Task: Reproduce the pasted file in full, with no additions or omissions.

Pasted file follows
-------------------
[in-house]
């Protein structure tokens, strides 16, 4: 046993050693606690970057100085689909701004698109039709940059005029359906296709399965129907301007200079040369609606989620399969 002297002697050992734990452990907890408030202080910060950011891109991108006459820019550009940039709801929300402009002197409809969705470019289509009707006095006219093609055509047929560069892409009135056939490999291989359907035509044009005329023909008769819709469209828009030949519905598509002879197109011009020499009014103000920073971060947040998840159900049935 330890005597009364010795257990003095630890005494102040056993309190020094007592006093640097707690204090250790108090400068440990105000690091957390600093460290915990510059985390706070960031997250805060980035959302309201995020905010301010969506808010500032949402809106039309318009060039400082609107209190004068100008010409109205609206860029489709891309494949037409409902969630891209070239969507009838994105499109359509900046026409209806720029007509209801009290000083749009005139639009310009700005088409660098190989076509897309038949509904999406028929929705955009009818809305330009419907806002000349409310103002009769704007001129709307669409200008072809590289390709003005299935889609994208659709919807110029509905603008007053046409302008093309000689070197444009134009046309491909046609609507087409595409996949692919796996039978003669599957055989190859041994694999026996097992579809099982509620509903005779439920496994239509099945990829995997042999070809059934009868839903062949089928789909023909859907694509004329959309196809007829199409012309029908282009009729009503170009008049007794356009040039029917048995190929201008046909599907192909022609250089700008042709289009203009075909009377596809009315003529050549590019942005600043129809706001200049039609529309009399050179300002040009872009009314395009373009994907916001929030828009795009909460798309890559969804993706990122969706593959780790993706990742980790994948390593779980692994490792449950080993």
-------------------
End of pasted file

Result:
[in-house]
């Protein structure tokens, strides 16, 4: 046993050693606690970057100085689909701004698109039709940059005029359906296709399965129907301007200079040369609606989620399969 002297002697050992734990452990907890408030202080910060950011891109991108006459820019550009940039709801929300402009002197409809969705470019289509009707006095006219093609055509047929560069892409009135056939490999291989359907035509044009005329023909008769819709469209828009030949519905598509002879197109011009020499009014103000920073971060947040998840159900049935 330890005597009364010795257990003095630890005494102040056993309190020094007592006093640097707690204090250790108090400068440990105000690091957390600093460290915990510059985390706070960031997250805060980035959302309201995020905010301010969506808010500032949402809106039309318009060039400082609107209190004068100008010409109205609206860029489709891309494949037409409902969630891209070239969507009838994105499109359509900046026409209806720029007509209801009290000083749009005139639009310009700005088409660098190989076509897309038949509904999406028929929705955009009818809305330009419907806002000349409310103002009769704007001129709307669409200008072809590289390709003005299935889609994208659709919807110029509905603008007053046409302008093309000689070197444009134009046309491909046609609507087409595409996949692919796996039978003669599957055989190859041994694999026996097992579809099982509620509903005779439920496994239509099945990829995997042999070809059934009868839903062949089928789909023909859907694509004329959309196809007829199409012309029908282009009729009503170009008049007794356009040039029917048995190929201008046909599907192909022609250089700008042709289009203009075909009377596809009315003529050549590019942005600043129809706001200049039609529309009399050179300002040009872009009314395009373009994907916001929030828009795009909460798309890559969804993706990122969706593959780790993706990742980790994948390593779980692994490792449950080993």